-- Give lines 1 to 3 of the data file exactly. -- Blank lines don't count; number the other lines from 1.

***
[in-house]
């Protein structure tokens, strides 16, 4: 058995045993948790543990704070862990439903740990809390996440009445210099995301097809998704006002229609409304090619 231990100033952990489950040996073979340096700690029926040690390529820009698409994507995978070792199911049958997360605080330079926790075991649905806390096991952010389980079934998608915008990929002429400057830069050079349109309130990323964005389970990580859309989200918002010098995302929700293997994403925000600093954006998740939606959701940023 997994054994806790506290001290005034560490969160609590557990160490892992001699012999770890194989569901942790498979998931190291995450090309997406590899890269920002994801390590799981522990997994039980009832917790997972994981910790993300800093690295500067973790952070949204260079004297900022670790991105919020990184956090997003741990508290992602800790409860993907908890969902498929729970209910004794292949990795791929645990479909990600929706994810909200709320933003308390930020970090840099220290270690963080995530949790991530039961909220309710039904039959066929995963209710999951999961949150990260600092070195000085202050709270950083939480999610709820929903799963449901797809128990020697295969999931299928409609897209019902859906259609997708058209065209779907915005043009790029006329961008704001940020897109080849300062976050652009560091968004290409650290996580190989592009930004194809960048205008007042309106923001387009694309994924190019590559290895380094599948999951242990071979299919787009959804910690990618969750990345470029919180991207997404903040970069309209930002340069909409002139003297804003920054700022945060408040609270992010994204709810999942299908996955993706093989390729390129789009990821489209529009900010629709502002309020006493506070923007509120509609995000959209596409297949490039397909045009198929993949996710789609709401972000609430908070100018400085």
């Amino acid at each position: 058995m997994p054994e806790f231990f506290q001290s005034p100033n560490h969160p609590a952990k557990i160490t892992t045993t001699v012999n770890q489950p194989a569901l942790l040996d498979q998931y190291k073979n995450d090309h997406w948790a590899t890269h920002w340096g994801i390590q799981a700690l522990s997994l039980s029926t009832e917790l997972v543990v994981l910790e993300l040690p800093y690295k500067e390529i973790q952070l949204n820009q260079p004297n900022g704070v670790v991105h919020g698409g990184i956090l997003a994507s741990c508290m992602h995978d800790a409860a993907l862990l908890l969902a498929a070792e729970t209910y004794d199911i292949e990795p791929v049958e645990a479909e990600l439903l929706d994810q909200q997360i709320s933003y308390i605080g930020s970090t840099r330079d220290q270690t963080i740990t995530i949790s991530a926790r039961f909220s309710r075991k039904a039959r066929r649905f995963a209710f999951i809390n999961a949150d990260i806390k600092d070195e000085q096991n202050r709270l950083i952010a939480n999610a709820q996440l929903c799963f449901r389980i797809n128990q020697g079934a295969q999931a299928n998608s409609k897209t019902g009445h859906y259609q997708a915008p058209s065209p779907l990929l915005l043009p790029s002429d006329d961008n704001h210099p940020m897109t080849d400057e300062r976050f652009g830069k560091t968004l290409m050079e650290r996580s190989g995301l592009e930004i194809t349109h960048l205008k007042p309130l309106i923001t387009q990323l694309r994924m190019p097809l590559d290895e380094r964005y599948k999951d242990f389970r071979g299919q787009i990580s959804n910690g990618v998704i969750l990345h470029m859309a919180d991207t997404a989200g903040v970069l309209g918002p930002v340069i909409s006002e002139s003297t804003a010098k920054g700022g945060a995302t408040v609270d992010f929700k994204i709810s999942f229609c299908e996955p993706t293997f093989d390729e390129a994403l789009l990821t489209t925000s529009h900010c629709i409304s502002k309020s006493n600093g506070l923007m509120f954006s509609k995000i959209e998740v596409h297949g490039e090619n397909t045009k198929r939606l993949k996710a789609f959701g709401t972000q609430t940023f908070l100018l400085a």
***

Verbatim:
[in-house]
């Protein structure tokens, strides 16, 4: 058995045993948790543990704070862990439903740990809390996440009445210099995301097809998704006002229609409304090619 231990100033952990489950040996073979340096700690029926040690390529820009698409994507995978070792199911049958997360605080330079926790075991649905806390096991952010389980079934998608915008990929002429400057830069050079349109309130990323964005389970990580859309989200918002010098995302929700293997994403925000600093954006998740939606959701940023 997994054994806790506290001290005034560490969160609590557990160490892992001699012999770890194989569901942790498979998931190291995450090309997406590899890269920002994801390590799981522990997994039980009832917790997972994981910790993300800093690295500067973790952070949204260079004297900022670790991105919020990184956090997003741990508290992602800790409860993907908890969902498929729970209910004794292949990795791929645990479909990600929706994810909200709320933003308390930020970090840099220290270690963080995530949790991530039961909220309710039904039959066929995963209710999951999961949150990260600092070195000085202050709270950083939480999610709820929903799963449901797809128990020697295969999931299928409609897209019902859906259609997708058209065209779907915005043009790029006329961008704001940020897109080849300062976050652009560091968004290409650290996580190989592009930004194809960048205008007042309106923001387009694309994924190019590559290895380094599948999951242990071979299919787009959804910690990618969750990345470029919180991207997404903040970069309209930002340069909409002139003297804003920054700022945060408040609270992010994204709810999942299908996955993706093989390729390129789009990821489209529009900010629709502002309020006493506070923007509120509609995000959209596409297949490039397909045009198929993949996710789609709401972000609430908070100018400085």
């Amino acid at each position: 058995m997994p054994e806790f231990f506290q001290s005034p100033n560490h969160p609590a952990k557990i160490t892992t045993t001699v012999n770890q489950p194989a569901l942790l040996d498979q998931y190291k073979n995450d090309h997406w948790a590899t890269h920002w340096g994801i390590q799981a700690l522990s997994l039980s029926t009832e917790l997972v543990v994981l910790e993300l040690p800093y690295k500067e390529i973790q952070l949204n820009q260079p004297n900022g704070v670790v991105h919020g698409g990184i956090l997003a994507s741990c508290m992602h995978d800790a409860a993907l862990l908890l969902a498929a070792e729970t209910y004794d199911i292949e990795p791929v049958e645990a479909e990600l439903l929706d994810q909200q997360i709320s933003y308390i605080g930020s970090t840099r330079d220290q270690t963080i740990t995530i949790s991530a926790r039961f909220s309710r075991k039904a039959r066929r649905f995963a209710f999951i809390n999961a949150d990260i806390k600092d070195e000085q096991n202050r709270l950083i952010a939480n999610a709820q996440l929903c799963f449901r389980i797809n128990q020697g079934a295969q999931a299928n998608s409609k897209t019902g009445h859906y259609q997708a915008p058209s065209p779907l990929l915005l043009p790029s002429d006329d961008n704001h210099p940020m897109t080849d400057e300062r976050f652009g830069k560091t968004l290409m050079e650290r996580s190989g995301l592009e930004i194809t349109h960048l205008k007042p309130l309106i923001t387009q990323l694309r994924m190019p097809l590559d290895e380094r964005y599948k999951d242990f389970r071979g299919q787009i990580s959804n910690g990618v998704i969750l990345h470029m859309a919180d991207t997404a989200g903040v970069l309209g918002p930002v340069i909409s006002e002139s003297t804003a010098k920054g700022g945060a995302t408040v609270d992010f929700k994204i709810s999942f229609c299908e996955p993706t293997f093989d390729e390129a994403l789009l990821t489209t925000s529009h900010c629709i409304s502002k309020s006493n600093g506070l923007m509120f954006s509609k995000i959209e998740v596409h297949g490039e090619n397909t045009k198929r939606l993949k996710a789609f959701g709401t972000q609430t940023f908070l100018l400085a």